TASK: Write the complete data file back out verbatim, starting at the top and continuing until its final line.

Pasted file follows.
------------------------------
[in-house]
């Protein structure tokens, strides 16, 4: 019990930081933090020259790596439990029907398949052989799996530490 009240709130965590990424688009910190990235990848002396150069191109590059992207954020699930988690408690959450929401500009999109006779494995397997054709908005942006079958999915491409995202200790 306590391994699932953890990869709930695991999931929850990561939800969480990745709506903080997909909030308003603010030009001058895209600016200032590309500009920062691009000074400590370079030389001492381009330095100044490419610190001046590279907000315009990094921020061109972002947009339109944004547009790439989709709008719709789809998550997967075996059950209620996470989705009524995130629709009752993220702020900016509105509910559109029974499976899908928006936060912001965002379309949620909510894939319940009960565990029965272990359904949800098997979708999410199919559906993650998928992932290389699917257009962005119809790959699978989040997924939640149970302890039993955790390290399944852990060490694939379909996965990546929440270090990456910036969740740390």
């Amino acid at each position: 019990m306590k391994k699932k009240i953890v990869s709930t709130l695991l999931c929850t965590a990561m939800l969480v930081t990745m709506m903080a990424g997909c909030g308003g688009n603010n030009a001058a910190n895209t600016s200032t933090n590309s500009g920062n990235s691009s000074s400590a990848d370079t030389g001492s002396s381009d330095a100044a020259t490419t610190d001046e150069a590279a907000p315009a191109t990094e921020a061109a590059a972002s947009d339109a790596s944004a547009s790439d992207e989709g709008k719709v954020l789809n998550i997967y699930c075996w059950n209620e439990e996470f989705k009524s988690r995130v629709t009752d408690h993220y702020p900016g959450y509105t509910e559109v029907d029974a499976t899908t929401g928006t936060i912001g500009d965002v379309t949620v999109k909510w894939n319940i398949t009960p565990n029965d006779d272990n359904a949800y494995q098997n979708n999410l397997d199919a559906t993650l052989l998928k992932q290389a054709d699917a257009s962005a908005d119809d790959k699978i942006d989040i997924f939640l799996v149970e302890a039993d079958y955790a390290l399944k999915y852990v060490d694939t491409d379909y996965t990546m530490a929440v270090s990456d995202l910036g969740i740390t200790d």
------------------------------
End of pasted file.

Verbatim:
[in-house]
């Protein structure tokens, strides 16, 4: 019990930081933090020259790596439990029907398949052989799996530490 009240709130965590990424688009910190990235990848002396150069191109590059992207954020699930988690408690959450929401500009999109006779494995397997054709908005942006079958999915491409995202200790 306590391994699932953890990869709930695991999931929850990561939800969480990745709506903080997909909030308003603010030009001058895209600016200032590309500009920062691009000074400590370079030389001492381009330095100044490419610190001046590279907000315009990094921020061109972002947009339109944004547009790439989709709008719709789809998550997967075996059950209620996470989705009524995130629709009752993220702020900016509105509910559109029974499976899908928006936060912001965002379309949620909510894939319940009960565990029965272990359904949800098997979708999410199919559906993650998928992932290389699917257009962005119809790959699978989040997924939640149970302890039993955790390290399944852990060490694939379909996965990546929440270090990456910036969740740390």
């Amino acid at each position: 019990m306590k391994k699932k009240i953890v990869s709930t709130l695991l999931c929850t965590a990561m939800l969480v930081t990745m709506m903080a990424g997909c909030g308003g688009n603010n030009a001058a910190n895209t600016s200032t933090n590309s500009g920062n990235s691009s000074s400590a990848d370079t030389g001492s002396s381009d330095a100044a020259t490419t610190d001046e150069a590279a907000p315009a191109t990094e921020a061109a590059a972002s947009d339109a790596s944004a547009s790439d992207e989709g709008k719709v954020l789809n998550i997967y699930c075996w059950n209620e439990e996470f989705k009524s988690r995130v629709t009752d408690h993220y702020p900016g959450y509105t509910e559109v029907d029974a499976t899908t929401g928006t936060i912001g500009d965002v379309t949620v999109k909510w894939n319940i398949t009960p565990n029965d006779d272990n359904a949800y494995q098997n979708n999410l397997d199919a559906t993650l052989l998928k992932q290389a054709d699917a257009s962005a908005d119809d790959k699978i942006d989040i997924f939640l799996v149970e302890a039993d079958y955790a390290l399944k999915y852990v060490d694939t491409d379909y996965t990546m530490a929440v270090s990456d995202l910036g969740i740390t200790d």